Fort Lee Celebrates History’s Treasures

FORT LEE, Va. (Oct. 29, 2009) – Fort Lee Regional Archaeological Curation Facility archaeologists and Petersburg National Battlefield Park rangers celebrated Virginia Archaeology Month with a mock dig on Oct. 21 and 27 at the Infantry Earthworks site at PNBP.

The mock digs offered hands-on experience using the techniques archaeologists use to carefully unearth history worldwide.

“We try to involve the public and choose activities that will interest them,” said Amy Wood, Cultural Resources manager. “It is also a good way to learn the basics of archaeology without disturbing a real dig site.”

Each state celebrates archaeology month in an attempt to promote archaeological education and raise awareness of local and regional resources. Promoting awareness on Fort Lee is especially important because the rate of development increases the risk of destroying archaeological remains as well, said Wood.

“The more people are aware, the less likely this is to occur or at the very least, we can gather data prior to the destruction of the site,” she said.

The mission of Fort Lee’s cultural resources programs is to support Soldiers while fostering excellence in cultural resources management. The world’s archaeologists are charged with preserving the past so future generations can understand and learn about it, Wood said.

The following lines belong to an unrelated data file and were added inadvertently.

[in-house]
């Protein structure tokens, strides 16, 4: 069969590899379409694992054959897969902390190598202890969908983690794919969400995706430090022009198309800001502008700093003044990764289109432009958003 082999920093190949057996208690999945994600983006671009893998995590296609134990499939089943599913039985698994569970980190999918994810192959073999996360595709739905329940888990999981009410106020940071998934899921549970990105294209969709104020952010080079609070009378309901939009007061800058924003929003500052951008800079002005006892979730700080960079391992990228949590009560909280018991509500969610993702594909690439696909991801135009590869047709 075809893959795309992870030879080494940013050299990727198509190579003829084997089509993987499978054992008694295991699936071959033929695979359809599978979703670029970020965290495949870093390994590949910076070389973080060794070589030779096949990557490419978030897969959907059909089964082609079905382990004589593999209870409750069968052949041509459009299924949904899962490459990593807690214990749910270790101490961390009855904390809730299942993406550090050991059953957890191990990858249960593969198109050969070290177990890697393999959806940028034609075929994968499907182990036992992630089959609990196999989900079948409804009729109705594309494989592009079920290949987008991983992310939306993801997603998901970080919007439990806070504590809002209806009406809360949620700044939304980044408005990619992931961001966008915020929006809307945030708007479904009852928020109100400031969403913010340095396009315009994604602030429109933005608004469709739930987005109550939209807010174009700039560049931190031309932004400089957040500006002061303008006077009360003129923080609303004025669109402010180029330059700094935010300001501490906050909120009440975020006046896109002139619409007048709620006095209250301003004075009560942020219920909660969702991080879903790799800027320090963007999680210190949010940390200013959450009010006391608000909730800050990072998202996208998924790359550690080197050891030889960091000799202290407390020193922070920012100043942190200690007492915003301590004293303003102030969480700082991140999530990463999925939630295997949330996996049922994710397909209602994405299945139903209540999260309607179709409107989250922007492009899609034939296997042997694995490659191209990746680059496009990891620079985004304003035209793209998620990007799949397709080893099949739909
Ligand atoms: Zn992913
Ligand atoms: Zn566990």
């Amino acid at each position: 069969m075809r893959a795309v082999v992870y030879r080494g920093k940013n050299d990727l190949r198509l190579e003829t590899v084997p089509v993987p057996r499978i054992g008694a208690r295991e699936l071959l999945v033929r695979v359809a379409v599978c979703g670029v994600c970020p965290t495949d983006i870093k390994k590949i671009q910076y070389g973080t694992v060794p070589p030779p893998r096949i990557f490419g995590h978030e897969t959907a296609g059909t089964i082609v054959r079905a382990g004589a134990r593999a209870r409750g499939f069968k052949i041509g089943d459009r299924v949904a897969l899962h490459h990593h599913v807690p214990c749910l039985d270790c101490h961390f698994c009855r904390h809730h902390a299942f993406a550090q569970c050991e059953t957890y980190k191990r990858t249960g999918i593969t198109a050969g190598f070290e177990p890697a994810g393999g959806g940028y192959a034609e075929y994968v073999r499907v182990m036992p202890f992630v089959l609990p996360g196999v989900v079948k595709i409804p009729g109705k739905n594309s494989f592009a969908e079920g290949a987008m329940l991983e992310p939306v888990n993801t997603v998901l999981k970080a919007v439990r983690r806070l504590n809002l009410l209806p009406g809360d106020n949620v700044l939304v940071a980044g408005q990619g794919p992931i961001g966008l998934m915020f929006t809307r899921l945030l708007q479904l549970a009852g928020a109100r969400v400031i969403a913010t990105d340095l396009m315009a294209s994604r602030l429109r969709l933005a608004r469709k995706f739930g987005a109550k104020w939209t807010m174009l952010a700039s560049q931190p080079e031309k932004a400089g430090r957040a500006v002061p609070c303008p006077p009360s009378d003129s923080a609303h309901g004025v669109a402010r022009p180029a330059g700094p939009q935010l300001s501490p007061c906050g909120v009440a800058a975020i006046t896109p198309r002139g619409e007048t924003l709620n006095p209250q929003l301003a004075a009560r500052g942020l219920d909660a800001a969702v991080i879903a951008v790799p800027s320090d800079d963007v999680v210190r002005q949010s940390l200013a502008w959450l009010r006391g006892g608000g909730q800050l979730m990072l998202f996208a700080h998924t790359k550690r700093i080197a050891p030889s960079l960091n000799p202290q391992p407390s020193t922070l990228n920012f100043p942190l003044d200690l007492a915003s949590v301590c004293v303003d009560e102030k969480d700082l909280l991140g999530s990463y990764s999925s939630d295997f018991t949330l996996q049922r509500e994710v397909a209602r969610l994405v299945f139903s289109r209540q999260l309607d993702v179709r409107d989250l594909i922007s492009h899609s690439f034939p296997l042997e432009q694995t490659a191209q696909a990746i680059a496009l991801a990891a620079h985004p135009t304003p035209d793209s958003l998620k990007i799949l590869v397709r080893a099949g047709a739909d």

“It is important because 99 percent of humankind’s history can only be understood through archaeology,” she said.

Fort Lee is located in one of the most historically rich regions, and opportunities to experience history through archaeology exist throughout Virginia.

“We provide several events where Families and students can participate in archaeology and view our efforts on display in the exhibit room at the curation facility,” said Wood.

Participants at the mock digs were instructed on the proper method to uncover features or artifacts, how to screen the dirt and to clean and catalog any artifacts found during the dig.

“One of the things we look for are features or remnants of people in the past having lived on the site,” said Wood. “We look for a fire pit or floor surface of a dirt house or something that creates a record in the soil. We look in both the profile of the earth and in the dirt we extract.”

Kim Colton, a pottery instructor in Petersburg visited the mock dig to find resources to share with her students. As a child, Colton was exposed often to the importance of the past and developed a passion for archaeology that continued into adulthood. She often walks historical sites in search of pottery pieces from past societies to inspire her own works.

“Historical information is so valuable and is important to share with other people,” Colton said. “I like to share my knowledge of local history with the children I teach.”

Colton said she is an advocate of making regionally specific items available for tourists and visitors to Virginia so she incorporates that ideology in her creative expressions.

“The utilitarian items we use today are not very different from the utensils past societies used,” she said. “I’d like to leave history for future generations to enjoy.”